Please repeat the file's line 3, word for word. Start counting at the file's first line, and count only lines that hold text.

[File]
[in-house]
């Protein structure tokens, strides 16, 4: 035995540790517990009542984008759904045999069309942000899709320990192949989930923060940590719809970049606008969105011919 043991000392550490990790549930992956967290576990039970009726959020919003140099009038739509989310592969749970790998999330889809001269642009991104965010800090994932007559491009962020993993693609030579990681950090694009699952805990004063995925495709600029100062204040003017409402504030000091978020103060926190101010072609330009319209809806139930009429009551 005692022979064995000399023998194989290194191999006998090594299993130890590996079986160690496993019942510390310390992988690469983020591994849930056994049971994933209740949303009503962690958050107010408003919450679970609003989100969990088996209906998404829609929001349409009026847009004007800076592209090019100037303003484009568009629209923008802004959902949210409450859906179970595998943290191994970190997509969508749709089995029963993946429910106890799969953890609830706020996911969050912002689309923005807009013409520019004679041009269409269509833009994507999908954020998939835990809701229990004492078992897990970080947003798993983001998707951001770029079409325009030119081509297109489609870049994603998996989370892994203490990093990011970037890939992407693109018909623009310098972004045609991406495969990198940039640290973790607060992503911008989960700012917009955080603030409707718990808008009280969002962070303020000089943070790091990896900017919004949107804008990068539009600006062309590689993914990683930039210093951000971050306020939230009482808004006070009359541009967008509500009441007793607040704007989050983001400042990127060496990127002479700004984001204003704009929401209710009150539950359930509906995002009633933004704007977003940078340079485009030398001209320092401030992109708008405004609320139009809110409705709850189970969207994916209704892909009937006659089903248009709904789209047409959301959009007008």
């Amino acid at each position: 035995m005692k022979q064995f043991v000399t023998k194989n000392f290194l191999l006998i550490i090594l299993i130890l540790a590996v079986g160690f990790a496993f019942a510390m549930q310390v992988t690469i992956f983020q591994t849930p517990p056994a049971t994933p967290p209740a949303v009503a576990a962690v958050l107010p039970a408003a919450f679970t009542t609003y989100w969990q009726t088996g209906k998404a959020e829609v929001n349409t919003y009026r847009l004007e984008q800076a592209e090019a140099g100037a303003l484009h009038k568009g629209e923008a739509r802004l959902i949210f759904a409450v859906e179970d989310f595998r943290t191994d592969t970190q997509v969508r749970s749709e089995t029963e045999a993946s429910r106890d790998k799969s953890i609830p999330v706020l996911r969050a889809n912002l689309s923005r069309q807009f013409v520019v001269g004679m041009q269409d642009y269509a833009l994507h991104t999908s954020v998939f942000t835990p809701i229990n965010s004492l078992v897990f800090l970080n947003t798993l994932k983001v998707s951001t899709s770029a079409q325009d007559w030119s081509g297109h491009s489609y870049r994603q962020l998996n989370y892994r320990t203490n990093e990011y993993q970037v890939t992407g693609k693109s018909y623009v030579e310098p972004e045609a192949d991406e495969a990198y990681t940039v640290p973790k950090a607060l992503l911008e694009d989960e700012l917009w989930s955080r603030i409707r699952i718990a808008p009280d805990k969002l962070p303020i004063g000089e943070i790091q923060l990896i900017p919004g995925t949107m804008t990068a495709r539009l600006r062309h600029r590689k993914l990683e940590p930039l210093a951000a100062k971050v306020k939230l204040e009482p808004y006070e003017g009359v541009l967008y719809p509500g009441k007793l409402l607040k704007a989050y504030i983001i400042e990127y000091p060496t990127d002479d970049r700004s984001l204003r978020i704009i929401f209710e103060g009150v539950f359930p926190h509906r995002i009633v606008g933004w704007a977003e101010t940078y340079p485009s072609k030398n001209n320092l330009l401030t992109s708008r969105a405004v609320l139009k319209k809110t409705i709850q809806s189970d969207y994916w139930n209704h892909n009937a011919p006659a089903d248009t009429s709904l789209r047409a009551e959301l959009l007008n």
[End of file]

């Amino acid at each position: 035995m005692k022979q064995f043991v000399t023998k194989n000392f290194l191999l006998i550490i090594l299993i130890l540790a590996v079986g160690f990790a496993f019942a510390m549930q310390v992988t690469i992956f983020q591994t849930p517990p056994a049971t994933p967290p209740a949303v009503a576990a962690v958050l107010p039970a408003a919450f679970t009542t609003y989100w969990q009726t088996g209906k998404a959020e829609v929001n349409t919003y009026r847009l004007e984008q800076a592209e090019a140099g100037a303003l484009h009038k568009g629209e923008a739509r802004l959902i949210f759904a409450v859906e179970d989310f595998r943290t191994d592969t970190q997509v969508r749970s749709e089995t029963e045999a993946s429910r106890d790998k799969s953890i609830p999330v706020l996911r969050a889809n912002l689309s923005r069309q807009f013409v520019v001269g004679m041009q269409d642009y269509a833009l994507h991104t999908s954020v998939f942000t835990p809701i229990n965010s004492l078992v897990f800090l970080n947003t798993l994932k983001v998707s951001t899709s770029a079409q325009d007559w030119s081509g297109h491009s489609y870049r994603q962020l998996n989370y892994r320990t203490n990093e990011y993993q970037v890939t992407g693609k693109s018909y623009v030579e310098p972004e045609a192949d991406e495969a990198y990681t940039v640290p973790k950090a607060l992503l911008e694009d989960e700012l917009w989930s955080r603030i409707r699952i718990a808008p009280d805990k969002l962070p303020i004063g000089e943070i790091q923060l990896i900017p919004g995925t949107m804008t990068a495709r539009l600006r062309h600029r590689k993914l990683e940590p930039l210093a951000a100062k971050v306020k939230l204040e009482p808004y006070e003017g009359v541009l967008y719809p509500g009441k007793l409402l607040k704007a989050y504030i983001i400042e990127y000091p060496t990127d002479d970049r700004s984001l204003r978020i704009i929401f209710e103060g009150v539950f359930p926190h509906r995002i009633v606008g933004w704007a977003e101010t940078y340079p485009s072609k030398n001209n320092l330009l401030t992109s708008r969105a405004v609320l139009k319209k809110t409705i709850q809806s189970d969207y994916w139930n209704h892909n009937a011919p006659a089903d248009t009429s709904l789209r047409a009551e959301l959009l007008n």